One is shaped like a giant armadillo, another like a lit-up crushed accordion, a third like a massive amber crystal and the fourth like a colossal crown. The four state-of-the-art football stadiums in Poland are ready to receive the one million fans who've booked tickets to the 15 matches scheduled there.
However, the colour orange will be conspicuously absent in the stands during the first round of the European Championship finals. Holland are to play their three group-stage matches in the co-host country, Ukraine - much to the disappointment of the Polish organisers.
Zaborowksi is the Polish Tourist Organisation’s Euro 2012 representative. He’s not the only Pole who will sorely miss Holland’s playing style and its many flamboyant fans, famed for creating a party atmosphere at every major football event.
“I’m a fan of Poland but I like good football and that’s what Holland stands for. Many Dutch players are very popular in Poland, from Marco van Basten to Arjen Robben to Johan Cruyff, your legend. Cruyff and his fantastic results are not only famous in Spain, but also in Poland.”
Krakow base camps and fan zones
There’s one consolation though. As many as 13 out of the 16 Euro 2012 finalists are putting up their base camps in Poland, including Holland.
Krakow will accommodate a small contingent of Dutch fans during the group stages of the tournament. They’ll be joined by massive groups of supporters from Italy, the UK and Denmark, despite the fact that the Danish team will be based in the coastal resort of Kolobrzeg. “In all, between 200,000 and half a million fans are expected to flock to Krakow,” estimates Zaborowski.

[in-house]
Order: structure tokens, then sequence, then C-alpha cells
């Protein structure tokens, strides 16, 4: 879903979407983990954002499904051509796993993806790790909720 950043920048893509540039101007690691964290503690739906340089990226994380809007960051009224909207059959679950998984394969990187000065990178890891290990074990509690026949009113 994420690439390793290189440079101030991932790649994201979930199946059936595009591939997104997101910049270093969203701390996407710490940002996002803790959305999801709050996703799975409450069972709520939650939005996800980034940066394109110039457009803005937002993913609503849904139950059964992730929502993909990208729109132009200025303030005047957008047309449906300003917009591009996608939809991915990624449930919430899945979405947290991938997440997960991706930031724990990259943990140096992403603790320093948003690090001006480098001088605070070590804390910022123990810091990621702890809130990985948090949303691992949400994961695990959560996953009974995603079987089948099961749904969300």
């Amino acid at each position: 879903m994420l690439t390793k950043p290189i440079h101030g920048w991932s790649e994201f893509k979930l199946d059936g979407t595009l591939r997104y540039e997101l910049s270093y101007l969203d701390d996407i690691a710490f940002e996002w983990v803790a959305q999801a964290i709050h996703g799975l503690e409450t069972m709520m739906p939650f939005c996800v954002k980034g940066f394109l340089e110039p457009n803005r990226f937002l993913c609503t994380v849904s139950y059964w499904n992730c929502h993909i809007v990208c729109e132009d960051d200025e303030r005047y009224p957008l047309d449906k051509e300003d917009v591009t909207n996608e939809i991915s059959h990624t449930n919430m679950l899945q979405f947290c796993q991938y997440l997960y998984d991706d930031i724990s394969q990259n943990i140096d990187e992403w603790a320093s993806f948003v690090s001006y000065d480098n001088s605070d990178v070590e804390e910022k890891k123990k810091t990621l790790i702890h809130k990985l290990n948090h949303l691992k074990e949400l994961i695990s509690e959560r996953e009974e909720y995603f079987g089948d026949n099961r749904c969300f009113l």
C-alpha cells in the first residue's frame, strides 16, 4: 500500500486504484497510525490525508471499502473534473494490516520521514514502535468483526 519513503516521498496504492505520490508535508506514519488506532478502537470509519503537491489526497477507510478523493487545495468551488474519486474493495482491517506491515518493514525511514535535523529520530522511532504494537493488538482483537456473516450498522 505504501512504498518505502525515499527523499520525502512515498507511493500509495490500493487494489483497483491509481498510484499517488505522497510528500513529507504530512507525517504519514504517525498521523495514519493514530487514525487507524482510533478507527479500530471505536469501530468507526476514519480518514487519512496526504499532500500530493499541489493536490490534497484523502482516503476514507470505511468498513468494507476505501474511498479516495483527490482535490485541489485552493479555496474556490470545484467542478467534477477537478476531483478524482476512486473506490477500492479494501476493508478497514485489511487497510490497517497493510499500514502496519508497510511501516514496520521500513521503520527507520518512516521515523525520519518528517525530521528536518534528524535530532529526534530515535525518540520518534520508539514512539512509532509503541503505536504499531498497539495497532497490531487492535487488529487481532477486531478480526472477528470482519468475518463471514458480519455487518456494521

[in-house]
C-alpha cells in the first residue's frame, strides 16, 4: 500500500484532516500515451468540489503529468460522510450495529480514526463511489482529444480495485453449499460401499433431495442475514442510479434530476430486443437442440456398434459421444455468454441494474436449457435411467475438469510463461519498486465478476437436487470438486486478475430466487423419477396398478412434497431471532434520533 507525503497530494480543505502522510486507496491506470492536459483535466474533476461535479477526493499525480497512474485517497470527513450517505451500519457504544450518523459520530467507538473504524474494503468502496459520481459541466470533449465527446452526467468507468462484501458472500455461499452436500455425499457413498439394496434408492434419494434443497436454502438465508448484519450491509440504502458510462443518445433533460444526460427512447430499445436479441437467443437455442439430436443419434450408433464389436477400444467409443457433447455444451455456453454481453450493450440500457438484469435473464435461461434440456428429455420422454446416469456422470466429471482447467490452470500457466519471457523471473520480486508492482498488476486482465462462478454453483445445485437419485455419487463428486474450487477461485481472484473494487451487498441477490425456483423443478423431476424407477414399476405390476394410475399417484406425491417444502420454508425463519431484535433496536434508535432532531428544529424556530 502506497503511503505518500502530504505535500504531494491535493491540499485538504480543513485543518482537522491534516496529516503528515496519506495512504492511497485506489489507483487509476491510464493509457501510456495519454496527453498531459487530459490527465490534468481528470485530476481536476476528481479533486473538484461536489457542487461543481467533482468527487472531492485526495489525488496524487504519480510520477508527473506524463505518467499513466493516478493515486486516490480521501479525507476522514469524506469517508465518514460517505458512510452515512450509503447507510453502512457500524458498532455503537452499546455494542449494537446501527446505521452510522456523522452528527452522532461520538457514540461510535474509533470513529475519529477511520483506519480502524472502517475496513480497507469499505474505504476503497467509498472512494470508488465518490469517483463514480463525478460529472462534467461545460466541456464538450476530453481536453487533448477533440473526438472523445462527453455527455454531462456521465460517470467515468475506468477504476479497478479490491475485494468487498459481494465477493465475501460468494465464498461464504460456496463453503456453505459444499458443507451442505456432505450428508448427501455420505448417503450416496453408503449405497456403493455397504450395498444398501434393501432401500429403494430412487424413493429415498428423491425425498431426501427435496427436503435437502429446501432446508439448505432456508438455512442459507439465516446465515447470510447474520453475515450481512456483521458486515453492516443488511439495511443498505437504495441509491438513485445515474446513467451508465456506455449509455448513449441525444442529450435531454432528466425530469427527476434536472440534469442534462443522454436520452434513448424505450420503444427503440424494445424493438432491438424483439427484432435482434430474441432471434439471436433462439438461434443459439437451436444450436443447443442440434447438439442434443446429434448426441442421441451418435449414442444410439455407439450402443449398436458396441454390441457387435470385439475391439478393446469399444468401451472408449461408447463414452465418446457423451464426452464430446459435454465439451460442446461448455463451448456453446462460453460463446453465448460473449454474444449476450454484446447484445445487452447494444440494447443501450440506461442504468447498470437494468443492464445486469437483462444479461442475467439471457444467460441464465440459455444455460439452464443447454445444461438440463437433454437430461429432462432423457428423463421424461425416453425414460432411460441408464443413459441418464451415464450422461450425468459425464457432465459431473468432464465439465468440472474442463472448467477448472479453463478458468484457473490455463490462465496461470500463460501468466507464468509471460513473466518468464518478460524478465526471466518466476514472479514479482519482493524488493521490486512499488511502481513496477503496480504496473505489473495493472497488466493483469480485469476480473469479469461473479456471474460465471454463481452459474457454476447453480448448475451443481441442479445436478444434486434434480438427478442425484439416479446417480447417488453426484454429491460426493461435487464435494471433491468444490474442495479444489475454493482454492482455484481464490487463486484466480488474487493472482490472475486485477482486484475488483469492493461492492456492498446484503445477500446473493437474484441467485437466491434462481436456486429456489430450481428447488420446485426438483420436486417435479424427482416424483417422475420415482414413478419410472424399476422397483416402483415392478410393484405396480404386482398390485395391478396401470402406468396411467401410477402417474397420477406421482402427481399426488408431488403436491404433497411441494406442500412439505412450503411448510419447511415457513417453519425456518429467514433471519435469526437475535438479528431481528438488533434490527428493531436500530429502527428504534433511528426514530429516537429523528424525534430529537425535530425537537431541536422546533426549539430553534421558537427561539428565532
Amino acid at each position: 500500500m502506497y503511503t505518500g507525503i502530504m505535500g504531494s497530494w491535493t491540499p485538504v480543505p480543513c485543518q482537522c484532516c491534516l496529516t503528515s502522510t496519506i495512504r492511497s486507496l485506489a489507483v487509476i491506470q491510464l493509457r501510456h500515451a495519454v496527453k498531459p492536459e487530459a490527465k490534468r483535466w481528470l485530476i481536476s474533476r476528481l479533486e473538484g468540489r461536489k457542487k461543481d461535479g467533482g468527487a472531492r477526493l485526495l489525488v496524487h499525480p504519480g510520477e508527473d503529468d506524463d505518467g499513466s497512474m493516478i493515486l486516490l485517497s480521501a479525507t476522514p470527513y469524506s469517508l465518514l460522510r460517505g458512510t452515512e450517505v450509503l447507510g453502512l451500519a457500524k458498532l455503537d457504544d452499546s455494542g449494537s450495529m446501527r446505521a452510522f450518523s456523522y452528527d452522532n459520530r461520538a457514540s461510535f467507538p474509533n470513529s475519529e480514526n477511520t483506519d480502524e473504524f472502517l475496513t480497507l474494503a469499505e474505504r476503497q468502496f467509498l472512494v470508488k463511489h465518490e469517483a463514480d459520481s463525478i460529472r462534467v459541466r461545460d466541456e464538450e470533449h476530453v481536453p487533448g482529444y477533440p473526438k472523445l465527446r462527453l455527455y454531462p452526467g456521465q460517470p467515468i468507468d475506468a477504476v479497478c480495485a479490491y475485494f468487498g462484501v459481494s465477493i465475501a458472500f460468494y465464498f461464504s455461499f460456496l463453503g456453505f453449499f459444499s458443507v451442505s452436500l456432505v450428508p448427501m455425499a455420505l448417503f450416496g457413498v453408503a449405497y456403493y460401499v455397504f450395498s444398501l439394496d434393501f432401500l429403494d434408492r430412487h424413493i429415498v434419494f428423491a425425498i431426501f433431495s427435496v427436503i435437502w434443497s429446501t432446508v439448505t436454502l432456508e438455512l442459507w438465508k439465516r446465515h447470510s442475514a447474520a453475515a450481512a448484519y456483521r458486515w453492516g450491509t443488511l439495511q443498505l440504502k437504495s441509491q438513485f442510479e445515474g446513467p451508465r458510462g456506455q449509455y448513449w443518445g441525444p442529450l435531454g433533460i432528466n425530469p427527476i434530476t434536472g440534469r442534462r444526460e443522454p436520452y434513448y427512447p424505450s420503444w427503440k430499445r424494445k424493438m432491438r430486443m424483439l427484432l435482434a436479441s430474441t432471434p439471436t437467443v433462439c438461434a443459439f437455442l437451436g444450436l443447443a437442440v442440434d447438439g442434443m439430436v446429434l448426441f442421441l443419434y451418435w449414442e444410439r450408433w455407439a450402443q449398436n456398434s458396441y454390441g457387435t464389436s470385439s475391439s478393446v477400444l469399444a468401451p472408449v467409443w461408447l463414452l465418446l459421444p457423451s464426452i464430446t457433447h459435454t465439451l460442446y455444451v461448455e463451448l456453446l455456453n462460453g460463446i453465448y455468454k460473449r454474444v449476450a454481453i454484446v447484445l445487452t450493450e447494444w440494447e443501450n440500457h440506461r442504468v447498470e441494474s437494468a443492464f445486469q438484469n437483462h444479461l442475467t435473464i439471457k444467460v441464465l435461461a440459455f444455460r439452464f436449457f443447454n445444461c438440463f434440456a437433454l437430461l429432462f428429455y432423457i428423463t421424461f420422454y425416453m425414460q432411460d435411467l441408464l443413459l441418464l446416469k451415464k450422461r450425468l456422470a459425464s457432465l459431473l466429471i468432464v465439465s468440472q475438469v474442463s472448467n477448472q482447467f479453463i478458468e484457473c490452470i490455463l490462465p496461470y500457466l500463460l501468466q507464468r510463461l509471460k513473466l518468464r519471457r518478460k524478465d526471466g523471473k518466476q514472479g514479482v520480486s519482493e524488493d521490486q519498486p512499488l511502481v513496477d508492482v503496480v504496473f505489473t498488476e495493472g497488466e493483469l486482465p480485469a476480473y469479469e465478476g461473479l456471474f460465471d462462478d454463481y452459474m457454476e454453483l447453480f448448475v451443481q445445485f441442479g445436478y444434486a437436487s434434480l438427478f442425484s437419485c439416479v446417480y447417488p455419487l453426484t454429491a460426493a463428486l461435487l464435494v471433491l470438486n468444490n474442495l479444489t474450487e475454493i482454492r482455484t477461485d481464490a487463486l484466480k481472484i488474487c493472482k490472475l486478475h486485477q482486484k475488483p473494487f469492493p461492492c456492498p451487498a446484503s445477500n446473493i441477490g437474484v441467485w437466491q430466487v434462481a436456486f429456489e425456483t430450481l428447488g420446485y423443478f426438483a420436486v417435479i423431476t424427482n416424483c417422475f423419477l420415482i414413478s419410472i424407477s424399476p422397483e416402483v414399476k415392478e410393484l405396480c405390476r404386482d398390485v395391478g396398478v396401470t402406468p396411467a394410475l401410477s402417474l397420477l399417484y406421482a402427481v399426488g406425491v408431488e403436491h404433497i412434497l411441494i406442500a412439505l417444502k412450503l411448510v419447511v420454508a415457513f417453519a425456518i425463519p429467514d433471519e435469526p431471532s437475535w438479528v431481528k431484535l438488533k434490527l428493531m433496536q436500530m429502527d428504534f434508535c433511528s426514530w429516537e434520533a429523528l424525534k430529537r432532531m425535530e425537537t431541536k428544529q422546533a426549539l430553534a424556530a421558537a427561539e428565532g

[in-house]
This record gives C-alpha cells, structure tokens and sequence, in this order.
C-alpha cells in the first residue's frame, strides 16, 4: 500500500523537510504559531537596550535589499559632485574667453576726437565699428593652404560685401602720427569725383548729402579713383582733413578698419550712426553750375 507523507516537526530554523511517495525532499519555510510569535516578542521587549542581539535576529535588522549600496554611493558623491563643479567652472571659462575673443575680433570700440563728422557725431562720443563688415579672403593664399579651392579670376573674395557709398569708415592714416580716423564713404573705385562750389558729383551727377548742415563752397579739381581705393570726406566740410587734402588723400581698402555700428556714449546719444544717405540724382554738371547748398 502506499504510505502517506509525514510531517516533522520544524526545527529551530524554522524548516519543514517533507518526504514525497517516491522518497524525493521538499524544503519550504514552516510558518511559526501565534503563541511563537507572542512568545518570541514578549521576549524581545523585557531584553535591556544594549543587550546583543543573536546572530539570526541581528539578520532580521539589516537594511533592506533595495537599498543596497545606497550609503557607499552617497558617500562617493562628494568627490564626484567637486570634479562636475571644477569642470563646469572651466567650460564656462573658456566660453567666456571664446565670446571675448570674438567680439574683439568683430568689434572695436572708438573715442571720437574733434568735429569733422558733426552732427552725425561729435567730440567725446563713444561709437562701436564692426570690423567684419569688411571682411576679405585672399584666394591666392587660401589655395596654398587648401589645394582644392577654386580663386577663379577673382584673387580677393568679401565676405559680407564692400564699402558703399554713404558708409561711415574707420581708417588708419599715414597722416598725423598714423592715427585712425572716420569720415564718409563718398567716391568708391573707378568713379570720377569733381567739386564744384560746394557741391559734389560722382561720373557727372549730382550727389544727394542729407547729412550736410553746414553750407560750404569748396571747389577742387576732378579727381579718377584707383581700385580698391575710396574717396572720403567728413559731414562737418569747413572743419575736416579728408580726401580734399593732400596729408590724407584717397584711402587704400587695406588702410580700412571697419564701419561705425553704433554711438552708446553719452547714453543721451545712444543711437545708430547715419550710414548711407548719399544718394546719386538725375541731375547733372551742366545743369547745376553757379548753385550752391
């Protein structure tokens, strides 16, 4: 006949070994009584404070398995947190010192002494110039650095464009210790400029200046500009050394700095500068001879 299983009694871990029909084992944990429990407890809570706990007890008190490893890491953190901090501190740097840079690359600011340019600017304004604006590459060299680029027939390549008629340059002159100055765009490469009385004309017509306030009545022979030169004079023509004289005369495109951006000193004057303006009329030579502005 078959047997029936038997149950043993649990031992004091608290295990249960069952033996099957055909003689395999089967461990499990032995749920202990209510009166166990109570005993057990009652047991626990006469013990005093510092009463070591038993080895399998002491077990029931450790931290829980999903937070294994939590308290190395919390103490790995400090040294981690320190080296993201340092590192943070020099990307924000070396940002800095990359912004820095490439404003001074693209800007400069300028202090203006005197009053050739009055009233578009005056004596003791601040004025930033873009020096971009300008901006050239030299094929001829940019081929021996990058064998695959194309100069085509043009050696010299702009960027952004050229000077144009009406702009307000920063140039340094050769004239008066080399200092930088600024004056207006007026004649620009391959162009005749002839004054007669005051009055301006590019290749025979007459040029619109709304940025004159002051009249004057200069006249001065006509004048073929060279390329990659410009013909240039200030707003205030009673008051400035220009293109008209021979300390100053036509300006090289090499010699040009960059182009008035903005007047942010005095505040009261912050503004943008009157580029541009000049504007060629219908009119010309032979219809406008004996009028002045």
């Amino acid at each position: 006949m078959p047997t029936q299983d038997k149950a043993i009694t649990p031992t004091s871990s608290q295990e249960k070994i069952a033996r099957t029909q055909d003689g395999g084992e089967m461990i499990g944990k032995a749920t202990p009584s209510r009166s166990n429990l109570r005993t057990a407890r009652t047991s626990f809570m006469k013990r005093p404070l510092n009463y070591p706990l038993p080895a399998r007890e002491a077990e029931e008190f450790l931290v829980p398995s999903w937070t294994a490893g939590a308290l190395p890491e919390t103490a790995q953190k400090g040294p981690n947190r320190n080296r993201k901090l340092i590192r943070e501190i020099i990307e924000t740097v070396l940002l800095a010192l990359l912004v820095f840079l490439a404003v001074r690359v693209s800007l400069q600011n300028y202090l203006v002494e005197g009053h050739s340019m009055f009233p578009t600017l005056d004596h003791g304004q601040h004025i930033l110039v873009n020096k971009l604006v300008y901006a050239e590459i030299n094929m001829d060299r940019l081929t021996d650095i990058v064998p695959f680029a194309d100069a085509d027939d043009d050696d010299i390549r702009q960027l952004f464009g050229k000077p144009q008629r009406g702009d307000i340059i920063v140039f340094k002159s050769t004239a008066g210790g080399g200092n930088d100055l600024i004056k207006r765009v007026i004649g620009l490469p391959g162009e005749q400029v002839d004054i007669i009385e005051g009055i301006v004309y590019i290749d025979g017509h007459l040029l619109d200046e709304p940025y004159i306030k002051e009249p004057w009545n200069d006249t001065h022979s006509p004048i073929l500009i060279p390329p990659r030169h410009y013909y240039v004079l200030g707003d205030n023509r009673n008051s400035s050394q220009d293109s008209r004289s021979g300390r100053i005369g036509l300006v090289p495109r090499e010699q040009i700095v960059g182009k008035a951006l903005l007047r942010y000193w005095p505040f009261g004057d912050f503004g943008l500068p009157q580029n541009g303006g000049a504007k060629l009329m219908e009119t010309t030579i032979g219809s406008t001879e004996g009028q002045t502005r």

“Three teams have chosen the city as their base camp and we have also Danish fans who’ll have their special centre in Krakow. Of course, I expect that a lot of tourists will also come to this beautiful city, especially now that three teams will be based there.”
The president’s adviser regrets that the result of the draw greatly reduced the chances of promoting his country as an upcoming tourist destination among the Dutch. He explains that Poland is keen to shed its image as a country of farmers, preferring to present itself as a modern nation offering a wealth of leisure activities, culture and good value for money to travelers from Western Europe.
Tourism is developing fast in Poland and the number of Dutch visitors rose to 390,000 last year, the second-highest after Germany and the UK. The European Championship is seen as a catalyst for long-term growth in the Polish tourist industry (analysts expect 1.2 billion euros in tourist revenue in 2020) and the economy at large (analysts expect a 6.6 billion-euro GDP growth spike from 2008 to 2020).
Like many Dutch fans, Zaborowski expects the Oranje to survive their “Group of Death” and move on to the knock-out stages, with Gdansk or Warsaw as venues.
Piotr Golos of the Polish Football Association stresses that the recent storm over Geert Wilders’ anti-Eastern European website has passed. It has left no lasting damage to the long and strong bond between the two nations.
“I do believe that Dutch people are perfectly able to see for themselves that Polish people work hard and find out what kind of people they are. Polish people love the Dutch and they will support the Dutch team, so I don’t think the Wilders website is much of an issue anymore. So we invite you to Poland and you can be sure of a very warm welcome.”